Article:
Judges often award full custody of a child to a mother, especially if the parents aren’t married at the time. Unwed mothers give birth to 40 percent of the children in the United States. The proportion is much higher in some states and in some communities.
Shortly after World War II, the Supreme Court ruled that this provision applied to state family law courts. This ruling technically erased the tender years doctrine, which always gave full custody of a child to a mother. But the remnants of this doctrine still apply, in the form of the aforementioned presumption.
Keep reading to better understand how to win sole legal custody of your child.
Essentially, judges presume that if the father is unwilling to make a commitment to the family, he would not be a good full custody parent. Of course, that’s not true in all cases, which is why the presumption of full custody to the mother is rebuttable.
In most states, a judicial order or out-of-court settlement in a paternity case (more on that below) features one of three kinds of custody orders.
Incidentally, only legal court orders are enforceable in most states. If a father or other relative challenges a mothers’s full custody of a child, only a court order fully protects the mother’s legal rights.
This phrase usually refers to legal custody, which is the power to make decisions on behalf of the child. Fathers basically forfeit that right if they don’t make a legal commitment to the child, as mentioned above.
Courts usually divide physical custody, which determines where the child lives, but on a very limited basis. That’s especially true if the child is a newborn or the father has had little contact with an older child. Initially, courts often limit the father’s visitation to a few hours a week in these cases. Later, the father may ask for more time. Courts usually grant these requests, if the father has toed the line and if the mother doesn’t object.
From about 1980 to about 2010, most courts issued joint custody orders most of the time. California passed the nation’s first joint custody law in 1979.
The parents divide legal and physical custody. Most joint custody orders allow fathers to give input on issues like what doctors the child sees or what school the child attends. Additionally, most joint custody orders follow a traditional every other weekend and every other holiday pattern.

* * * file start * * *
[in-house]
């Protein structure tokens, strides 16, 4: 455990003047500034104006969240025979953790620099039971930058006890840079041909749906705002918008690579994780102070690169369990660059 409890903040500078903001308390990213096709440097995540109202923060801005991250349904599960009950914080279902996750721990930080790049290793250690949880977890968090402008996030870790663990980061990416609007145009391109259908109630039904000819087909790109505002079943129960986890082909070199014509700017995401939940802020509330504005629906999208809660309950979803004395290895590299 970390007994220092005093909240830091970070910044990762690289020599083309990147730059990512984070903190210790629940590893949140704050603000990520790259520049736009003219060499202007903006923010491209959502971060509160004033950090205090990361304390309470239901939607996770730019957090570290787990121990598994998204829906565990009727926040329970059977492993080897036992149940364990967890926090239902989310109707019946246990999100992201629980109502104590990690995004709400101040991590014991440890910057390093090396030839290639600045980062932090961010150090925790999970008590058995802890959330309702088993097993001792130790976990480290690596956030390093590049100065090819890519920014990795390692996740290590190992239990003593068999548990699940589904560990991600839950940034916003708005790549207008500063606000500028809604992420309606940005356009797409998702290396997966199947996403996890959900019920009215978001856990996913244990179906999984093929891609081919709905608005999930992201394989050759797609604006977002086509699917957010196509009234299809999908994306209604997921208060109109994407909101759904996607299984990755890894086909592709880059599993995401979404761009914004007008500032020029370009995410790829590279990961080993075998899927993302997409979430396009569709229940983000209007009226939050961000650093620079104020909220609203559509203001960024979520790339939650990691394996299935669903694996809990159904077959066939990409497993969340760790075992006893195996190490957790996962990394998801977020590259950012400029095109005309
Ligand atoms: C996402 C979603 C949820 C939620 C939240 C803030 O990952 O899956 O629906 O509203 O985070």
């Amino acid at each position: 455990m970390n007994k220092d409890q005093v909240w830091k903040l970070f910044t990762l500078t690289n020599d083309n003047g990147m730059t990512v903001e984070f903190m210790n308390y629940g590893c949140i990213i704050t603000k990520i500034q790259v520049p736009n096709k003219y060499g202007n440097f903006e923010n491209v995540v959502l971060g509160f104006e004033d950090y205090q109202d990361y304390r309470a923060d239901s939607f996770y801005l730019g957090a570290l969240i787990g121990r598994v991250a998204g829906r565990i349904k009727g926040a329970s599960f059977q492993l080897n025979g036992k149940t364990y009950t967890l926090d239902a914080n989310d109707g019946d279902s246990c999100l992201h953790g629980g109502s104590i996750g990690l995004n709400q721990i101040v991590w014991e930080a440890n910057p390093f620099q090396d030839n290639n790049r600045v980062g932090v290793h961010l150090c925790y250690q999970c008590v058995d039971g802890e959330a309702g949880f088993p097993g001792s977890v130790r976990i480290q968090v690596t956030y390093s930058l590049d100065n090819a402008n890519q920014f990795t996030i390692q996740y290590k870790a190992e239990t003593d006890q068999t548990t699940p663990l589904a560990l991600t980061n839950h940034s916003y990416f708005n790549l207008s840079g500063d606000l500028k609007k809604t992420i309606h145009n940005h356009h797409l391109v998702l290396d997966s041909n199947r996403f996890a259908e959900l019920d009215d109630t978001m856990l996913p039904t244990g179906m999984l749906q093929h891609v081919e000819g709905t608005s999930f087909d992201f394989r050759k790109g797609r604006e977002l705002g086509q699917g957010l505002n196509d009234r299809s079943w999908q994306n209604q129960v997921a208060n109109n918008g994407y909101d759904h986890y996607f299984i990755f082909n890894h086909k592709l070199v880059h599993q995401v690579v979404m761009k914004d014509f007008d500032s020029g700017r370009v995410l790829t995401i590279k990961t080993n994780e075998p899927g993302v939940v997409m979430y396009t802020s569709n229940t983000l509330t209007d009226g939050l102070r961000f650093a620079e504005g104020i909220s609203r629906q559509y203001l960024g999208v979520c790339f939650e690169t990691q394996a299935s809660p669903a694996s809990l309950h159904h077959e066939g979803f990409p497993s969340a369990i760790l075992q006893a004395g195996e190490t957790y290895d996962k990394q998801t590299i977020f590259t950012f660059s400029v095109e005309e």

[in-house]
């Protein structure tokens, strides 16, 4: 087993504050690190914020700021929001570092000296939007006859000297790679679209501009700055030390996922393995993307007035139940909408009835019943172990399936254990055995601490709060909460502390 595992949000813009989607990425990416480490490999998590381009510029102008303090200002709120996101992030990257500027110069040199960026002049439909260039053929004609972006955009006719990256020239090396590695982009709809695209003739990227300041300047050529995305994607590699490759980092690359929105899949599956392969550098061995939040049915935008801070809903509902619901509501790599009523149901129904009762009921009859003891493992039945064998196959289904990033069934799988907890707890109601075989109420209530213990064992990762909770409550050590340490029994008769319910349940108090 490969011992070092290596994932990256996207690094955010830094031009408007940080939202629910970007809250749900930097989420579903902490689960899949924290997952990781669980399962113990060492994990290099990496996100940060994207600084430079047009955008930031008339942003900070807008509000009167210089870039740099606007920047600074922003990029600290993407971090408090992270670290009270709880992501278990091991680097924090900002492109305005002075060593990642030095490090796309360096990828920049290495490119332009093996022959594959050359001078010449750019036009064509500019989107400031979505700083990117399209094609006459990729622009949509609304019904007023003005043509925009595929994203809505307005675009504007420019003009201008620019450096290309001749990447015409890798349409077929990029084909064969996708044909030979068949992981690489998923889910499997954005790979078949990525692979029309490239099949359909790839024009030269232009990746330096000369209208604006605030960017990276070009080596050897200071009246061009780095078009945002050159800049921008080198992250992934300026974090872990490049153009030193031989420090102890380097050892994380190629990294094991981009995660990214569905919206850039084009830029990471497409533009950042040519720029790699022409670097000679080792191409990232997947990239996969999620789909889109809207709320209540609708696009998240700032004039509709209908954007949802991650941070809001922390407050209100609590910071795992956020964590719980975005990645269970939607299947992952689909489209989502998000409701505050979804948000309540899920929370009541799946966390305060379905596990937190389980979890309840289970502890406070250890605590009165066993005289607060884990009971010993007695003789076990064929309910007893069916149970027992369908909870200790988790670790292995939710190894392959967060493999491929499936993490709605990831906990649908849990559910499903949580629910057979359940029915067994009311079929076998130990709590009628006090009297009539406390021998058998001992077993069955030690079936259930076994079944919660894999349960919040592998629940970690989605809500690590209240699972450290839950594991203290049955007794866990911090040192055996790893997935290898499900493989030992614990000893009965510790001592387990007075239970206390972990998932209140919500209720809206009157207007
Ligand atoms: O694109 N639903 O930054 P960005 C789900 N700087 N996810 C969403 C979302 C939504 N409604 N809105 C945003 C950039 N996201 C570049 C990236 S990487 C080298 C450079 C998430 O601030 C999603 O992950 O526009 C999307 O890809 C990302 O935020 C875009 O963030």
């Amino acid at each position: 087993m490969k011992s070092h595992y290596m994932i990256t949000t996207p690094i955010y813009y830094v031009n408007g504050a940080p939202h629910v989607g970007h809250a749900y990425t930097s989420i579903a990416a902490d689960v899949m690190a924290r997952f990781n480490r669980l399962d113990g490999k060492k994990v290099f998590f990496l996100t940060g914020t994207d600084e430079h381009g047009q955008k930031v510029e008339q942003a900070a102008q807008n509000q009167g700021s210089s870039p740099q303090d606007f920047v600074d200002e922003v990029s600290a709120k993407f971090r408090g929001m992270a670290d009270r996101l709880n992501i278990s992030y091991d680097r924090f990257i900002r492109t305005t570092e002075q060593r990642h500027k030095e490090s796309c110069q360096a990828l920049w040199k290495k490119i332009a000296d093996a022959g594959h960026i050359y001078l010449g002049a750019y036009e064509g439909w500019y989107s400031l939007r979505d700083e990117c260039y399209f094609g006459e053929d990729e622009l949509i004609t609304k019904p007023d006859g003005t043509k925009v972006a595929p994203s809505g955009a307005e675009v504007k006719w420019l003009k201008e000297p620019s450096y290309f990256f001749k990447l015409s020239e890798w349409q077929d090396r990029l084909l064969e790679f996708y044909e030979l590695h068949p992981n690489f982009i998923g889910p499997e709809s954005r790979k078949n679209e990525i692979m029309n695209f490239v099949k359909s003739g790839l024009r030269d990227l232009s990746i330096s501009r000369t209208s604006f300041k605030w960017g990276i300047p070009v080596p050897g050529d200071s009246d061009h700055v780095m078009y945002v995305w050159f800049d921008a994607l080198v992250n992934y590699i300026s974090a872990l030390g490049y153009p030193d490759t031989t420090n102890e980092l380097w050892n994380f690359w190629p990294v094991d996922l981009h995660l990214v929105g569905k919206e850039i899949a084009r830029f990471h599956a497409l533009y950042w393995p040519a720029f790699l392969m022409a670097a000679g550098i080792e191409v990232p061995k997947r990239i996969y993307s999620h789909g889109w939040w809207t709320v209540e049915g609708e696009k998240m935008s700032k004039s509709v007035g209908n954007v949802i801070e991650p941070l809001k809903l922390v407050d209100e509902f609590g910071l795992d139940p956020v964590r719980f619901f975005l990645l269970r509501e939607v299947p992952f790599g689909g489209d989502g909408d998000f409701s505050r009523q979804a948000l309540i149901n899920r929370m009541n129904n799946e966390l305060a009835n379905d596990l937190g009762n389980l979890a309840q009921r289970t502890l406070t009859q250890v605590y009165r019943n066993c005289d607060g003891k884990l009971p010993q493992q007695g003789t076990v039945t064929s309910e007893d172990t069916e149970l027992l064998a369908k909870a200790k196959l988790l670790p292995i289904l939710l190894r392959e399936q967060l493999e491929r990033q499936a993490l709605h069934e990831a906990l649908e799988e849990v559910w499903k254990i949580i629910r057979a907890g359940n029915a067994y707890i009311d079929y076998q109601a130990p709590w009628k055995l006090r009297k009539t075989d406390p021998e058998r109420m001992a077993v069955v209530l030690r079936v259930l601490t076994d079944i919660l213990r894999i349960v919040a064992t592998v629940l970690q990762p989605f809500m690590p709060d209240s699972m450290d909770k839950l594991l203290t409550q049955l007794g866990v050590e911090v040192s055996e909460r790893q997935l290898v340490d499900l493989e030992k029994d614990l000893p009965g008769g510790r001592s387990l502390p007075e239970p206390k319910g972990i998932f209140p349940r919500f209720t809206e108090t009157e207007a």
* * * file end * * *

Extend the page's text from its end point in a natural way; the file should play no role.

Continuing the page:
But that’s where joint custody ends. In fact, in many ways, these orders are “joint custody” orders in name only. The mother breaks a 1-1 tie in legal custody disputes. The parenting time plan in these cases usually results in about a 70-30 division of time in favor of the mother.
The winds of change blew again about forty years later. Kentucky was the first state to pass a co-parenting law, and many states followed suit.
This form of custody usually applies to physical custody. In a joint custody order, a child “lives” with one parent and “visits” the other one. In a co-parenting order, both parents must actively participate in the child rearing process.
Divided custody orders are rare in paternity cases. Typically, the fathers in these cases have few parenting skills. Until they prove to the court that they have these skills, they would not make good co-parents.
On a related note, a mother may have a hard time obtaining full custody of a child if she hires an over-aggressive “bulldog” lawyer. Many judges believe that parents who don’t cooperate during the court process certainly won’t cooperate after court supervision ends.
What to Expect in Court
Many divorcing and never-married parents communicate poorly, so a joint or divided custody order isn’t workable. If the parents fight, or if the child is accustomed to spending most of his/her time with his/her mother, a joint custody order is also very disruptive.
Co-parenting is even harder in these situations, for both mothers and fathers. As mentioned, many fathers simply lack the emotional tools to make good parenting decisions or care for children over a period of more than a few hours.